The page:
Whereas Hudson’s work detracted from the Chinese-American experience, there are other cases that actually add value to the appropriated culture. Danny Santiago’s Famous All Over Town (1983) used to be a well-regarded contribution to Chicano literature. The book won the Richard and Hinda Rosenthal Foundation Award for fiction in 1984 from the American Academy and Institute of Arts and Letters, and the PEN President’s Award a year later. It was praised for its authentic, first-person accounts of the minority experience in the streets of East LA. Yet, when John Gregory Dunne revealed that Santiago was actually Daniel Lewis James (1911–1988), a seventy-something white man who attended Andover and Yale, reception turned negative and critics were outraged. James was not young, Chicano, or uneducated. Was his appropriation of a minority experience legitimate, even if he did so authentically and artfully? Latino writers were split over this question, as none had suspected the book was written by anyone but a Chicano. Unlike Hudson, James chose the pseudonym for artistic reasons. Dunne, in his exposé, revealed James was experiencing writer’s block and assuming a new identity was creatively liberating.

With this revelation, there are a few responses to consider. First, there is the usual defense for misleading memoirs. Even if some events were not strictly truthful, they still have occurred in some shape and form, and are still representative of an experience. Thus, the author should be considered as a voice expressing a common experience. Second, fictitious events should be seen as a means to the end of conveying the “higher-truth” of real people’s experiences, whether it be about imprisonment, addiction recovery, or navigating a certain identity. As such, insofar as the greater truth of an experience is able to get across, fabrications or exaggerations are legitimate. Lastly, the purpose of reading should be considered. How should we weigh the line between fact and fiction? In recent years, reading and writing have prioritized the idea of “authenticity;” perhaps craving authenticity has transposed social anxiety due to the lack of truth and transparency in political society, and perhaps authenticity enables our minority identities to be factored into cultural works as a sign of triumph. With this considered, if an author can so accurately capture the experiences and details that contribute positively to a body of growing minority literature, then so be it.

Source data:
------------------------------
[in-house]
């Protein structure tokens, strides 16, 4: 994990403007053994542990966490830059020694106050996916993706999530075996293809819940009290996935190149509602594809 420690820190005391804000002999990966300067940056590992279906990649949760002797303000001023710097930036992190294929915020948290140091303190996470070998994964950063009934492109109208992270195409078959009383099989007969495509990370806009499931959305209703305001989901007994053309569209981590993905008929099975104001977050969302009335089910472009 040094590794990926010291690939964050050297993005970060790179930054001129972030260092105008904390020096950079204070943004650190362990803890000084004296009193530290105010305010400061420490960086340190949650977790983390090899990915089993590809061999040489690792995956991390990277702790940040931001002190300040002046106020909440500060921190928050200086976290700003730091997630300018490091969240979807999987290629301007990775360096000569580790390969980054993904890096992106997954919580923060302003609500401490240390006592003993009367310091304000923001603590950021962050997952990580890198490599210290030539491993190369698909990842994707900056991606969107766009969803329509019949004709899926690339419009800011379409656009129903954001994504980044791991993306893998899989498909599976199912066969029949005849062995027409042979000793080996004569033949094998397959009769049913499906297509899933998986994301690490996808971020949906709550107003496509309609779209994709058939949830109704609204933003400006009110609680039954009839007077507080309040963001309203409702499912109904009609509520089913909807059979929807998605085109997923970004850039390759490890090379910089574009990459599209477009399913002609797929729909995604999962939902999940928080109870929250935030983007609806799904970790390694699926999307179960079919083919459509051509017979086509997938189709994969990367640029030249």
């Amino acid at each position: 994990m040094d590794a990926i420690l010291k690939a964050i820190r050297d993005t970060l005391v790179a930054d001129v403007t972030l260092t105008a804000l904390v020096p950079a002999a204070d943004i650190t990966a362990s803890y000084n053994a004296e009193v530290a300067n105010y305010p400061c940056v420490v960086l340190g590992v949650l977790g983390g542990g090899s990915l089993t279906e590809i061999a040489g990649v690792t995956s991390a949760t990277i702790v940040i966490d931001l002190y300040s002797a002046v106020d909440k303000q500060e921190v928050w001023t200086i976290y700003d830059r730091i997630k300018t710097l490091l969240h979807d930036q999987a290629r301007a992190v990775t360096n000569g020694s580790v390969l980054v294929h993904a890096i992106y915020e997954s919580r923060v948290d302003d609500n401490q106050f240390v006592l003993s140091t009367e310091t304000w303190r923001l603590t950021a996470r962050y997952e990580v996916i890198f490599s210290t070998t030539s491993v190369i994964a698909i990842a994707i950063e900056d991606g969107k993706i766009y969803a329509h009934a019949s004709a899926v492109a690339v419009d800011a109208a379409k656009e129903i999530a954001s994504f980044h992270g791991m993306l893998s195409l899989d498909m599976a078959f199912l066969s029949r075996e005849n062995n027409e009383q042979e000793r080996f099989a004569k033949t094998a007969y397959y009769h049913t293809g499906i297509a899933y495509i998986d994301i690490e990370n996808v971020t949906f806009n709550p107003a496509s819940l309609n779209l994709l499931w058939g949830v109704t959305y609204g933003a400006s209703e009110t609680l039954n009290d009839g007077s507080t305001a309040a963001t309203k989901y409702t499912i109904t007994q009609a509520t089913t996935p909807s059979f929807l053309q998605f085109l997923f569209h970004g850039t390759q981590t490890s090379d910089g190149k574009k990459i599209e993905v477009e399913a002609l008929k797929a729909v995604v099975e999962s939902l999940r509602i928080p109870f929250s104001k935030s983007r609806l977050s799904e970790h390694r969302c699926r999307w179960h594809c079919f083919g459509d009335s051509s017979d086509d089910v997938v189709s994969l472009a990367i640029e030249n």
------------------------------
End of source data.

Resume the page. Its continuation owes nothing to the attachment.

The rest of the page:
Ultimately, literary hoaxes force us to consider why we read and what purpose literature should serve. Despite Hudson’s literary dishonesty, Alexie did the right thing to keep the poem in the collection, as the aesthetic merit of a piece should not change depending on the author’s identity. Upon revelation, what changed for readers was not the poem, but rather, our rationale for how and why we read. Perhaps it is impossible to set aside biases from our different identities, backgrounds, or politics, but we should consider looking for something different in art other than the critical cues we have subconsciously taught ourselves to seek–whether as important meaning in belonging or justification of our beliefs. As art transcends individual experiences, it is expected to contain values that resonate differently.

However, Hudson’s hoax points to a separate issue: a willingness to accept the mockery of minorities as cultures easily tokenized and stereotyped. In adopting Chou, Hudson trivialized the cultural backlash, entry barriers, and self-doubt that linger for minorities entering a field from which they have been traditionally excluded. Whereas a well-intentioned analysis of a particular culture that contributes to the group’s growing place in literature is acceptable, choosing an “Oriental” name with a blasé attitude seems to intellectualize racism in a society that emphasizes “diversity.” Perhaps Hudson felt less empowered as a literary agent than his privileged white male identity entails, but to invent a Chinese name that could deliver what his own name could not is a perverse fantasy, and frankly, racially belittling.

Photo: “Writing”